In the course of researching our book, we met with humorists all over the world—and in most cases, those humorists were male. In Los Angeles, the vast majority of the stand-up comedians we spoke to were men. When we got a behind-the-scenes look at the New Yorker cartoon process in Manhattan, nearly all the cartoonists were men. And when we visited a comedy training school in Tokyo, which is essentially mandatory for would-be Japanese comedians, there were a total of two women in both 60-student classes we sat in on.
Our experience on the road might seem to bolster the late Christopher Hitchens’ claim that women aren’t as funny as men. As others have noted, Hitchens is hardly the only one who believed this; comedic minds from Jerry Lewis to Adam Carolla have espoused similar views. A recent experiment involving New Yorker cartoons found that both male and female participants were more likely to attribute funny cartoon captions to men.
But are women really less funny than men? In the nascent years of humor research, scientists seemed to think so. Researchers found that men were more likely than women to enjoy jokes and cartoons presented to them, especially if the jokes were sexual or aggressive. But later reviews of these experiments found the conditions were less than ideal. Many of the jokes used in the studies were downright sexist, like this one: “Why did the woman cross the road? Never mind that, what was she doing out of the kitchen?!” So did female participants not enjoy jokes? Or was it just that they didn’t enjoy jokes at their own expense?
More recently, Rod Martin, author of The Psychology of Humor and one of the unofficial deans of humor research, looked into the question of gender and humor. He reviewed all the valid experiments, from comedy appreciation surveys to joke-telling contests to self-reported questionnaires to observational experiments, and came to a conclusion that he relayed at a recent International Society for Humor Studies conference: “I think Christopher Hitchens is wrong.” By nearly every scientific measure, men and women are far more alike than different in how they perceive, enjoy, and create humor. This goes for racy stuff, too: A 1998 review of 23 studies dealing with sexual jokes and cartoons found that women liked the dirty jokes just as much as men—so long as the jokes involved weren’t sexist.
So where did this notion that men are funnier than women come from? Maybe it’s simply because comedy, from the vaudeville scene of the early 20th century to stand-up today, has traditionally been a male-dominated field.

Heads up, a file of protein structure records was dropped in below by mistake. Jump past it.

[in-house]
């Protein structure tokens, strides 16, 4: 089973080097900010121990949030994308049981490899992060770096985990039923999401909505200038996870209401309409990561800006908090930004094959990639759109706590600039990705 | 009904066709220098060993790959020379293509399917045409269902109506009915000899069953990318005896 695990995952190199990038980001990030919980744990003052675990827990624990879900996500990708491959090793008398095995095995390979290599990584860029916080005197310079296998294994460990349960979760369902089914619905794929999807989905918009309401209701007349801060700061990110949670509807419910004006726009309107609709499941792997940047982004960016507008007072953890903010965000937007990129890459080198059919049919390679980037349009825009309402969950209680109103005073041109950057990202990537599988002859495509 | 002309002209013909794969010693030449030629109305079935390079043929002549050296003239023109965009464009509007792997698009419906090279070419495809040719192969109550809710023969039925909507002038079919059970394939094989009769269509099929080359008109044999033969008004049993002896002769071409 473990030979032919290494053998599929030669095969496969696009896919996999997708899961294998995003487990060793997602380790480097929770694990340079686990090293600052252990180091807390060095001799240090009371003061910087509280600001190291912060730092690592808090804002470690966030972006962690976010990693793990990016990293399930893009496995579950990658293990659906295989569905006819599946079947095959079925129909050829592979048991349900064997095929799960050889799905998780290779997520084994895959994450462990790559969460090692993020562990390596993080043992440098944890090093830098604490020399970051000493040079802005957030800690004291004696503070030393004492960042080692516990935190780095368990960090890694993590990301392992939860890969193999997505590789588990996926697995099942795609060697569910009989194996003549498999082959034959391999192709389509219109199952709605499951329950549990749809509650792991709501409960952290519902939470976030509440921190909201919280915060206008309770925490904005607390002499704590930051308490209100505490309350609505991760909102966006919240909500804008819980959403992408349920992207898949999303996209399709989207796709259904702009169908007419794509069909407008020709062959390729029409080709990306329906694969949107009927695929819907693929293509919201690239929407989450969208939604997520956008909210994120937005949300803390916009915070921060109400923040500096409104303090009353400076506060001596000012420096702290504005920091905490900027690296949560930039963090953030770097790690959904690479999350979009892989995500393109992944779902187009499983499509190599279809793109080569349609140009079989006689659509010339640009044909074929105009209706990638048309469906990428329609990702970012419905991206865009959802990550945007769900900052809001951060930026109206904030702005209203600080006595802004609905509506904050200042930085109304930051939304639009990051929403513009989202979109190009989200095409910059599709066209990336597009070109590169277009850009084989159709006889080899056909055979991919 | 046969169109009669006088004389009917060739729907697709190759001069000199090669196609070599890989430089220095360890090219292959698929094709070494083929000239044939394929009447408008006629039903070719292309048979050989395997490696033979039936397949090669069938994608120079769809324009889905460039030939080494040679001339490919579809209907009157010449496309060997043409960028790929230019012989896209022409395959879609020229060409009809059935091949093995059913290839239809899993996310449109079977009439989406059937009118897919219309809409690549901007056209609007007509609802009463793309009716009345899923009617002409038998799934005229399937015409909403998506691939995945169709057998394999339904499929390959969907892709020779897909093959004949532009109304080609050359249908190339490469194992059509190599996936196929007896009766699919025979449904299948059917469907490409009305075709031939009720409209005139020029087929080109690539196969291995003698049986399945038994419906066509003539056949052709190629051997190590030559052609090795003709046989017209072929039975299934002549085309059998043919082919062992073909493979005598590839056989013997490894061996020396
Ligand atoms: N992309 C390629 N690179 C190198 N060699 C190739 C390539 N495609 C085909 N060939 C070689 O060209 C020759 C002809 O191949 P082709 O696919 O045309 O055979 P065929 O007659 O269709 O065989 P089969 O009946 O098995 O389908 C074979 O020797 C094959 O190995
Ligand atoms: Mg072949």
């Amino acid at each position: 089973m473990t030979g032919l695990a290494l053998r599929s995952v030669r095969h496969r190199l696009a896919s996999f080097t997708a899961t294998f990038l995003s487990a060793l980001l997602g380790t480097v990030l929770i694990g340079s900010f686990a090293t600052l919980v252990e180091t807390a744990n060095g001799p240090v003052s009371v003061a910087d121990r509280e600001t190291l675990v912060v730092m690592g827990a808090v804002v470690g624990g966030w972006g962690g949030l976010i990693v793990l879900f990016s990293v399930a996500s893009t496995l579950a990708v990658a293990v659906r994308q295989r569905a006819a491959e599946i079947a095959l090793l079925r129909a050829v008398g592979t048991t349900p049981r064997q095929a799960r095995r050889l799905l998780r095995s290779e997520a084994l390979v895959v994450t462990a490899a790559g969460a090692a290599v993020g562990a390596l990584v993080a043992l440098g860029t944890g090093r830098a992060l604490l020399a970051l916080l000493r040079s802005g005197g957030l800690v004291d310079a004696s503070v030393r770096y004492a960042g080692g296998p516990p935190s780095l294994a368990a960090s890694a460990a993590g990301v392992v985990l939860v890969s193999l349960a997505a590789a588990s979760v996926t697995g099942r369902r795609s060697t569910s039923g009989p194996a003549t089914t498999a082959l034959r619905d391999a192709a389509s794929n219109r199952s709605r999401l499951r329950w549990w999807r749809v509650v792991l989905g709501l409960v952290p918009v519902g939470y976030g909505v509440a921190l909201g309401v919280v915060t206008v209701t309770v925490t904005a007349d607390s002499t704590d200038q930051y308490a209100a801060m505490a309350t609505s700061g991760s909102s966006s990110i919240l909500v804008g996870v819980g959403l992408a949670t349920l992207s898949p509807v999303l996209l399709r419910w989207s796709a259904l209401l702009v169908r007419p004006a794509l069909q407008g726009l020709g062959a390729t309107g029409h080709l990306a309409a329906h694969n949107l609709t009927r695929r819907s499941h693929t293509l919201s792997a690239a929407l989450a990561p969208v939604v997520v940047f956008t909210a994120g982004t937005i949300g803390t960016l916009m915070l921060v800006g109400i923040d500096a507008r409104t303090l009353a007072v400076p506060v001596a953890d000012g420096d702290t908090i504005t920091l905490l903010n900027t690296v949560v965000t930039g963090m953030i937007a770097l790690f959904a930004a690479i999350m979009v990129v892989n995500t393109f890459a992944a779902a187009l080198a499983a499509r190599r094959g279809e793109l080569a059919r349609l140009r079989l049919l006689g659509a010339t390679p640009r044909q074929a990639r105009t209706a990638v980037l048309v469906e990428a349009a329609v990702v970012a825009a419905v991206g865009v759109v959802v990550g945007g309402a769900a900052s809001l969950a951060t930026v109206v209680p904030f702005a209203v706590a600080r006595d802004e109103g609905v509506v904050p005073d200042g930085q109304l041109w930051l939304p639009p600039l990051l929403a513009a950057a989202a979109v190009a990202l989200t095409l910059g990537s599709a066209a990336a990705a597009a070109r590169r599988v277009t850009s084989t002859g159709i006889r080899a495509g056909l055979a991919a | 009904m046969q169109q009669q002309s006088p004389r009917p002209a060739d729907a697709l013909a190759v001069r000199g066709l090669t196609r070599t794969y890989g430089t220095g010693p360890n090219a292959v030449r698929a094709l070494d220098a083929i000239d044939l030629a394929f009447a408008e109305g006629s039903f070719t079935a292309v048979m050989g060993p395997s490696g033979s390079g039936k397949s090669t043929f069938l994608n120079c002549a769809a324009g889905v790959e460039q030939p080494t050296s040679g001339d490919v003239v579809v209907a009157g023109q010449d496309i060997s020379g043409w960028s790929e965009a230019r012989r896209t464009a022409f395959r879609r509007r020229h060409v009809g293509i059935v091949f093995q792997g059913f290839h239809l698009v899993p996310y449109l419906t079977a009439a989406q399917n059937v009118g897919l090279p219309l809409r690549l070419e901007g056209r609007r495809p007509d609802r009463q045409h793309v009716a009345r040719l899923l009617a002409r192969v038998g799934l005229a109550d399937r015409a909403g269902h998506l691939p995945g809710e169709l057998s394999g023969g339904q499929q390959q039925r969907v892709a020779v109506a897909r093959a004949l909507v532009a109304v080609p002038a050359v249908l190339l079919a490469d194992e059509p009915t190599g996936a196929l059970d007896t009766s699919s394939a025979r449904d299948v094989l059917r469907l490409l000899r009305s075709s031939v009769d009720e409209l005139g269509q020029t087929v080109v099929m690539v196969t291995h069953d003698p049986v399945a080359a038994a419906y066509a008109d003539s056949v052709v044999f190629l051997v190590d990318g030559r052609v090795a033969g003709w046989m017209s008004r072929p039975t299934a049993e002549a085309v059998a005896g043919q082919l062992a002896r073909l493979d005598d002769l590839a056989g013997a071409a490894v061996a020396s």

That said, studies have found differences in the way men and women talk about humor in the context of dating and mating. In 2011, researchers analyzed more than 250 online dating profiles posted by people in London and several Canadian cities. They found that men were nearly twice as likely to boast of their humor-production abilities (“I’m an aspiring stand-up comic”), while women were nearly twice as likely to be looking for a humor producer (“I want someone who can make me giggle”).
The discrepancy could be linked to humor’s evolutionary origins. A sense of humor in men could be seen as a sign of intelligence, social desirability, and overall genetic fitness. So guys might have an incentive to show off their comedy chops, while women are incentivized to be on the lookout for the funniest possible mate. According to evolutionary psychology, male mating goals are different: Men theoretically look for a healthy mate—i.e., someone young, healthy, and attractive—before they look for signs of intellect and social intelligence, so a woman’s sense of humor would matter less.
Then again, humor seems to matter for both men and women. A survey of 700 men and women discovered that people considered humor among the most important of all characteristics when choosing a partner, romantic or otherwise. And studies of happy marriages, especially those lasting more than half a century, find spouses often ascribe their marital bliss in part to laughing together.
But research also suggests the opposite is true: Humor can signal doom for a relationship. Studies have found that dating couples who exhibit strong senses of humor are more likely than others to break up. As paradoxical as that sounds, it makes sense. Since humor is such a highly regarded trait, it’s more likely that others will be enticed by these attractively funny people and lure them away from their partners.
So there may be both social and biological incentives for men to joke around more than women. But that doesn’t mean that guys are necessarily funnier. Author Peter McGraw recently asked a couple of his classes to take part in a joke-writing competition. Working with colleagues Caleb Warren and Kathleen Vohs, he found that of the 50 or so jokes submitted, those written by men were rated, by a second group of students, to be ever so slightly funnier than those by women, but the difference was so minor it wasn’t statistically significant. On the other hand, the guys’ jokes were far more offensive. Two of the top three funniest jokes were written by men, but they were both rated highly distasteful—one dealt with misogyny and the other the Penn State football sex abuse scandal.
The joke ranked funniest of all was also somewhat offensive, as it invoked a racial stereotype—but it seemed to hit the sweet spot between vulgarity and hilarity. Followers of Christopher Hitchens, take note: The winning gem was written by a woman.